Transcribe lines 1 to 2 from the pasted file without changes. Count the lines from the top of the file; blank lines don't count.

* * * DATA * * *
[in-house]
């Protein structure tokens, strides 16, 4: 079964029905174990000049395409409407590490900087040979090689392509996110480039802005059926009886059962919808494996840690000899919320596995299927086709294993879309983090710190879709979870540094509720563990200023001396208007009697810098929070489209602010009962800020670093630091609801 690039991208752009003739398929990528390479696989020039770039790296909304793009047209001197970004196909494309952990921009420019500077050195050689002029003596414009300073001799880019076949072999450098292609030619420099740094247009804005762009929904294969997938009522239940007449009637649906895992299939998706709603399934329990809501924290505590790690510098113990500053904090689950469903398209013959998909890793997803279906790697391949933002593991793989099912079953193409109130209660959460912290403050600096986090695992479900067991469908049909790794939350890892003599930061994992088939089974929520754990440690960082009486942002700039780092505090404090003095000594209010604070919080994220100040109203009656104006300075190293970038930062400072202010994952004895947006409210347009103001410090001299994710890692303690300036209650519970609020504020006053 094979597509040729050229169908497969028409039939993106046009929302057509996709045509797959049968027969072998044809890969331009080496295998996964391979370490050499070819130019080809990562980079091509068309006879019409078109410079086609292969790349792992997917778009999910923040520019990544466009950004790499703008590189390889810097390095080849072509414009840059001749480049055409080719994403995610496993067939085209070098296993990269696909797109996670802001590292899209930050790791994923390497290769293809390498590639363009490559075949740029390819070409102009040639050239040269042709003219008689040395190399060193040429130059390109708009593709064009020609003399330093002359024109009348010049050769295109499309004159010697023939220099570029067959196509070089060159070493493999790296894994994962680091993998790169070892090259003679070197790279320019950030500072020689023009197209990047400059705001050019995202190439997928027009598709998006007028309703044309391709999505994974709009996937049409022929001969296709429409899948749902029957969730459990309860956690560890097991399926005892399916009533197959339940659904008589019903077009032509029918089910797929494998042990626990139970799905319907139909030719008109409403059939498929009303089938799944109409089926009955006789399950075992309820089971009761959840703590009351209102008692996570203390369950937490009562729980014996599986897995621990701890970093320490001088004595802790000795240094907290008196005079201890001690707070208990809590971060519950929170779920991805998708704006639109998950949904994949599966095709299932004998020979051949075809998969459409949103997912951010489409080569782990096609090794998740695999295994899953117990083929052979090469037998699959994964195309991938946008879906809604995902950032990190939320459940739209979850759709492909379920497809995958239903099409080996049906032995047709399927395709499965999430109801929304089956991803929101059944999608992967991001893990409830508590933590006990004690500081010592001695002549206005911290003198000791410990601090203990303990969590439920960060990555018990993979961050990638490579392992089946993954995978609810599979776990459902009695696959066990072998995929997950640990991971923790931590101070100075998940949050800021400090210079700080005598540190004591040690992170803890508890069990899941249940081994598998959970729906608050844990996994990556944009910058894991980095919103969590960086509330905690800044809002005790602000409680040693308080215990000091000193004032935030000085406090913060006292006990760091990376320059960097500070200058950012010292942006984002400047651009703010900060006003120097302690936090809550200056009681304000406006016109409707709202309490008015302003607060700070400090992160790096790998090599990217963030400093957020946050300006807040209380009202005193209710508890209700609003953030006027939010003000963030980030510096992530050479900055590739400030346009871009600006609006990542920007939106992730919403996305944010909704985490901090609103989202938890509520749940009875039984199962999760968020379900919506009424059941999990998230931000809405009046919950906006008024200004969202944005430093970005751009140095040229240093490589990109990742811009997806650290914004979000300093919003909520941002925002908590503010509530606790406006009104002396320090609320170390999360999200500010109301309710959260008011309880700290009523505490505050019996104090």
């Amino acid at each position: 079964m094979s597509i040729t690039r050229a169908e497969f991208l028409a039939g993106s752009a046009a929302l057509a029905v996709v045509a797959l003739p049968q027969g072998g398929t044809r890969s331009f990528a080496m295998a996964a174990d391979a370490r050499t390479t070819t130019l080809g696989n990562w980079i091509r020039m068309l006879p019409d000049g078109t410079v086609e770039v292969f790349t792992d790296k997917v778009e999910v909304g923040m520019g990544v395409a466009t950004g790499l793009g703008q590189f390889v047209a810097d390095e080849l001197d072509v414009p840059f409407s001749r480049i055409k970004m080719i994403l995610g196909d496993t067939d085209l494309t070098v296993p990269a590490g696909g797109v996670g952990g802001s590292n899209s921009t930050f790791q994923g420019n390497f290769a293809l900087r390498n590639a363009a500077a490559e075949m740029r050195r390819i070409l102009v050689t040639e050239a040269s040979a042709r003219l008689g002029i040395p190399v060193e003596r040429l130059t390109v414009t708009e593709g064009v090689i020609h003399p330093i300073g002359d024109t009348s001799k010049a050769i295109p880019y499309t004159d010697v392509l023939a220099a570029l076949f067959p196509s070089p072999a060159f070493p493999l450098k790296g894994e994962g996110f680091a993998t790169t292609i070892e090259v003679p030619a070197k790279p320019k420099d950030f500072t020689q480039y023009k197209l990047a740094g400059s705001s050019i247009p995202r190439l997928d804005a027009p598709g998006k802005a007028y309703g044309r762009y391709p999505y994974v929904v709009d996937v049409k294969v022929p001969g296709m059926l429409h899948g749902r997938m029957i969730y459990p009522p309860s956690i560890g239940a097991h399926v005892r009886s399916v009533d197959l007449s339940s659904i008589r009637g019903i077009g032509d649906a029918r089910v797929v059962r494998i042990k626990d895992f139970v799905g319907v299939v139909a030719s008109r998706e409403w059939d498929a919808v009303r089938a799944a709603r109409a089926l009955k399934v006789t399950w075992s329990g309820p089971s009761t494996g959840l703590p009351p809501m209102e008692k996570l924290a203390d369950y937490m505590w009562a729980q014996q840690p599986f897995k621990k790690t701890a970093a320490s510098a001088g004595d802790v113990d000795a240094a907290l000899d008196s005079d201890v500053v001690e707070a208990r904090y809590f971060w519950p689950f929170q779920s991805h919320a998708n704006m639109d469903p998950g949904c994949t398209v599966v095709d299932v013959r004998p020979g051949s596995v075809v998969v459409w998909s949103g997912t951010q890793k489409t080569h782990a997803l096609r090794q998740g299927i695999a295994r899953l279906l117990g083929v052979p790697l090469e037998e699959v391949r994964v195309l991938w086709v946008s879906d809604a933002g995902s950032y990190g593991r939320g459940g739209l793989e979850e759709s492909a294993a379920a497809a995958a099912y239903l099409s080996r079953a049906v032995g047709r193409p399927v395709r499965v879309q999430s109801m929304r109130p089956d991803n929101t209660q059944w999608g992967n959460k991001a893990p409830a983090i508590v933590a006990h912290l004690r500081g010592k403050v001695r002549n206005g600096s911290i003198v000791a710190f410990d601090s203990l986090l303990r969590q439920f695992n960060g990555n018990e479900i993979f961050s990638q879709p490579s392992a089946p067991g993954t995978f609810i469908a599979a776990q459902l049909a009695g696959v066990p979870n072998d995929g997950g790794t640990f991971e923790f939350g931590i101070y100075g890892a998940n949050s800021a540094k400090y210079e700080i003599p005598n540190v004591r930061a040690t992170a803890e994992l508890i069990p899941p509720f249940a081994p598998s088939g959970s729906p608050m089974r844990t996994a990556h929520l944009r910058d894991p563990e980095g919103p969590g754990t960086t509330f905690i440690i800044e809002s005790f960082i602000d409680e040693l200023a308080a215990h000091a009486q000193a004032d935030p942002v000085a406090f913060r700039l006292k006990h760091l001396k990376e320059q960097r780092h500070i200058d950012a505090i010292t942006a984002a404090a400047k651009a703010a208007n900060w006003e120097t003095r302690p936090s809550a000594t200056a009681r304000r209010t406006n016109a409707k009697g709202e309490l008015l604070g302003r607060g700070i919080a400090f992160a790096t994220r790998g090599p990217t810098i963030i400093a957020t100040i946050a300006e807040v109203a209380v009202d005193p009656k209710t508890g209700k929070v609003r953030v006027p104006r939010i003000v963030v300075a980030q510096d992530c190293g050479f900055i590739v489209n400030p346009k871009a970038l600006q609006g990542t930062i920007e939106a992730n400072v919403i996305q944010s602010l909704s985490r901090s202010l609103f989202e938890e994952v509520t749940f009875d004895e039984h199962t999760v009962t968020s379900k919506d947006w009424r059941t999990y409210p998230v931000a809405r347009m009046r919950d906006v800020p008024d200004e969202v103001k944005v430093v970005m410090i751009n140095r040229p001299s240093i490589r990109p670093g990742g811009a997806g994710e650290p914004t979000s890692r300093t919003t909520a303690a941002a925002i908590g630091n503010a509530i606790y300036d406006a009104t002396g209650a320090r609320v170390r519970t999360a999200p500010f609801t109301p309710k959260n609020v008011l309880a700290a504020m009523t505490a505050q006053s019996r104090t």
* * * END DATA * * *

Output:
[in-house]
């Protein structure tokens, strides 16, 4: 079964029905174990000049395409409407590490900087040979090689392509996110480039802005059926009886059962919808494996840690000899919320596995299927086709294993879309983090710190879709979870540094509720563990200023001396208007009697810098929070489209602010009962800020670093630091609801 690039991208752009003739398929990528390479696989020039770039790296909304793009047209001197970004196909494309952990921009420019500077050195050689002029003596414009300073001799880019076949072999450098292609030619420099740094247009804005762009929904294969997938009522239940007449009637649906895992299939998706709603399934329990809501924290505590790690510098113990500053904090689950469903398209013959998909890793997803279906790697391949933002593991793989099912079953193409109130209660959460912290403050600096986090695992479900067991469908049909790794939350890892003599930061994992088939089974929520754990440690960082009486942002700039780092505090404090003095000594209010604070919080994220100040109203009656104006300075190293970038930062400072202010994952004895947006409210347009103001410090001299994710890692303690300036209650519970609020504020006053 094979597509040729050229169908497969028409039939993106046009929302057509996709045509797959049968027969072998044809890969331009080496295998996964391979370490050499070819130019080809990562980079091509068309006879019409078109410079086609292969790349792992997917778009999910923040520019990544466009950004790499703008590189390889810097390095080849072509414009840059001749480049055409080719994403995610496993067939085209070098296993990269696909797109996670802001590292899209930050790791994923390497290769293809390498590639363009490559075949740029390819070409102009040639050239040269042709003219008689040395190399060193040429130059390109708009593709064009020609003399330093002359024109009348010049050769295109499309004159010697023939220099570029067959196509070089060159070493493999790296894994994962680091993998790169070892090259003679070197790279320019950030500072020689023009197209990047400059705001050019995202190439997928027009598709998006007028309703044309391709999505994974709009996937049409022929001969296709429409899948749902029957969730459990309860956690560890097991399926005892399916009533197959339940659904008589019903077009032509029918089910797929494998042990626990139970799905319907139909030719008109409403059939498929009303089938799944109409089926009955006789399950075992309820089971009761959840703590009351209102008692996570203390369950937490009562729980014996599986897995621990701890970093320490001088004595802790000795240094907290008196005079201890001690707070208990809590971060519950929170779920991805998708704006639109998950949904994949599966095709299932004998020979051949075809998969459409949103997912951010489409080569782990096609090794998740695999295994899953117990083929052979090469037998699959994964195309991938946008879906809604995902950032990190939320459940739209979850759709492909379920497809995958239903099409080996049906032995047709399927395709499965999430109801929304089956991803929101059944999608992967991001893990409830508590933590006990004690500081010592001695002549206005911290003198000791410990601090203990303990969590439920960060990555018990993979961050990638490579392992089946993954995978609810599979776990459902009695696959066990072998995929997950640990991971923790931590101070100075998940949050800021400090210079700080005598540190004591040690992170803890508890069990899941249940081994598998959970729906608050844990996994990556944009910058894991980095919103969590960086509330905690800044809002005790602000409680040693308080215990000091000193004032935030000085406090913060006292006990760091990376320059960097500070200058950012010292942006984002400047651009703010900060006003120097302690936090809550200056009681304000406006016109409707709202309490008015302003607060700070400090992160790096790998090599990217963030400093957020946050300006807040209380009202005193209710508890209700609003953030006027939010003000963030980030510096992530050479900055590739400030346009871009600006609006990542920007939106992730919403996305944010909704985490901090609103989202938890509520749940009875039984199962999760968020379900919506009424059941999990998230931000809405009046919950906006008024200004969202944005430093970005751009140095040229240093490589990109990742811009997806650290914004979000300093919003909520941002925002908590503010509530606790406006009104002396320090609320170390999360999200500010109301309710959260008011309880700290009523505490505050019996104090």